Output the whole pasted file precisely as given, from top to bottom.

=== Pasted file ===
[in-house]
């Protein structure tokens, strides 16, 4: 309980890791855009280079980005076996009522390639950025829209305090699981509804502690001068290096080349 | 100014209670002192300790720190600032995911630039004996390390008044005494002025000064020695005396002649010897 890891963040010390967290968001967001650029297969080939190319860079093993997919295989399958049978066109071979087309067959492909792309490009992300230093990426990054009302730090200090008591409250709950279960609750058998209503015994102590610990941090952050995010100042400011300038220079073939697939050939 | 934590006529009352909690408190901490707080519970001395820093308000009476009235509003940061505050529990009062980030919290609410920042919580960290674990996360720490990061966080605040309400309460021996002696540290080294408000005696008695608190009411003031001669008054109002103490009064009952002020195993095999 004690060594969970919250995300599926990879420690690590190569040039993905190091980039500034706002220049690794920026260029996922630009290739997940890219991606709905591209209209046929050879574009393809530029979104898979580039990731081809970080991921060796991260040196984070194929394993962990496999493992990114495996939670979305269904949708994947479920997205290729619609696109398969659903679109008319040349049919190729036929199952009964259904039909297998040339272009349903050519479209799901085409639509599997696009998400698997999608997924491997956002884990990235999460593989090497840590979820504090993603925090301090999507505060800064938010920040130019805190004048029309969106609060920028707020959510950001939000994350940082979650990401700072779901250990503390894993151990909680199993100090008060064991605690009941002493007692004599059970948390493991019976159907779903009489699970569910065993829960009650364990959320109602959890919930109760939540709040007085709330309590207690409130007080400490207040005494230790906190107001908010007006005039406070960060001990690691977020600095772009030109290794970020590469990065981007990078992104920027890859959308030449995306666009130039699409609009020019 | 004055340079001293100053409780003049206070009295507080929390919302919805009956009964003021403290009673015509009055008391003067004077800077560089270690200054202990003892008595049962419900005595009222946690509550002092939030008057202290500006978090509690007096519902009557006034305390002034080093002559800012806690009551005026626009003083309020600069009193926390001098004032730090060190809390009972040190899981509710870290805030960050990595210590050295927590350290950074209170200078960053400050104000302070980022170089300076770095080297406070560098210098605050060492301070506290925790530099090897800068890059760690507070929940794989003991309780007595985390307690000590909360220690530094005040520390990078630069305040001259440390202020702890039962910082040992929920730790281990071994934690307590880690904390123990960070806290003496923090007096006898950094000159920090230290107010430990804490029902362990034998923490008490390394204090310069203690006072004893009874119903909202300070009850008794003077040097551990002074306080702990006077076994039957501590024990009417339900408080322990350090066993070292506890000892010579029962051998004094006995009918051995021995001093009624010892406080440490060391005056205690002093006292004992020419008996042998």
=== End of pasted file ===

[in-house]
């Protein structure tokens, strides 16, 4: 309980890791855009280079980005076996009522390639950025829209305090699981509804502690001068290096080349 | 100014209670002192300790720190600032995911630039004996390390008044005494002025000064020695005396002649010897 890891963040010390967290968001967001650029297969080939190319860079093993997919295989399958049978066109071979087309067959492909792309490009992300230093990426990054009302730090200090008591409250709950279960609750058998209503015994102590610990941090952050995010100042400011300038220079073939697939050939 | 934590006529009352909690408190901490707080519970001395820093308000009476009235509003940061505050529990009062980030919290609410920042919580960290674990996360720490990061966080605040309400309460021996002696540290080294408000005696008695608190009411003031001669008054109002103490009064009952002020195993095999 004690060594969970919250995300599926990879420690690590190569040039993905190091980039500034706002220049690794920026260029996922630009290739997940890219991606709905591209209209046929050879574009393809530029979104898979580039990731081809970080991921060796991260040196984070194929394993962990496999493992990114495996939670979305269904949708994947479920997205290729619609696109398969659903679109008319040349049919190729036929199952009964259904039909297998040339272009349903050519479209799901085409639509599997696009998400698997999608997924491997956002884990990235999460593989090497840590979820504090993603925090301090999507505060800064938010920040130019805190004048029309969106609060920028707020959510950001939000994350940082979650990401700072779901250990503390894993151990909680199993100090008060064991605690009941002493007692004599059970948390493991019976159907779903009489699970569910065993829960009650364990959320109602959890919930109760939540709040007085709330309590207690409130007080400490207040005494230790906190107001908010007006005039406070960060001990690691977020600095772009030109290794970020590469990065981007990078992104920027890859959308030449995306666009130039699409609009020019 | 004055340079001293100053409780003049206070009295507080929390919302919805009956009964003021403290009673015509009055008391003067004077800077560089270690200054202990003892008595049962419900005595009222946690509550002092939030008057202290500006978090509690007096519902009557006034305390002034080093002559800012806690009551005026626009003083309020600069009193926390001098004032730090060190809390009972040190899981509710870290805030960050990595210590050295927590350290950074209170200078960053400050104000302070980022170089300076770095080297406070560098210098605050060492301070506290925790530099090897800068890059760690507070929940794989003991309780007595985390307690000590909360220690530094005040520390990078630069305040001259440390202020702890039962910082040992929920730790281990071994934690307590880690904390123990960070806290003496923090007096006898950094000159920090230290107010430990804490029902362990034998923490008490390394204090310069203690006072004893009874119903909202300070009850008794003077040097551990002074306080702990006077076994039957501590024990009417339900408080322990350090066993070292506890000892010579029962051998004094006995009918051995021995001093009624010892406080440490060391005056205690002093006292004992020419008996042998």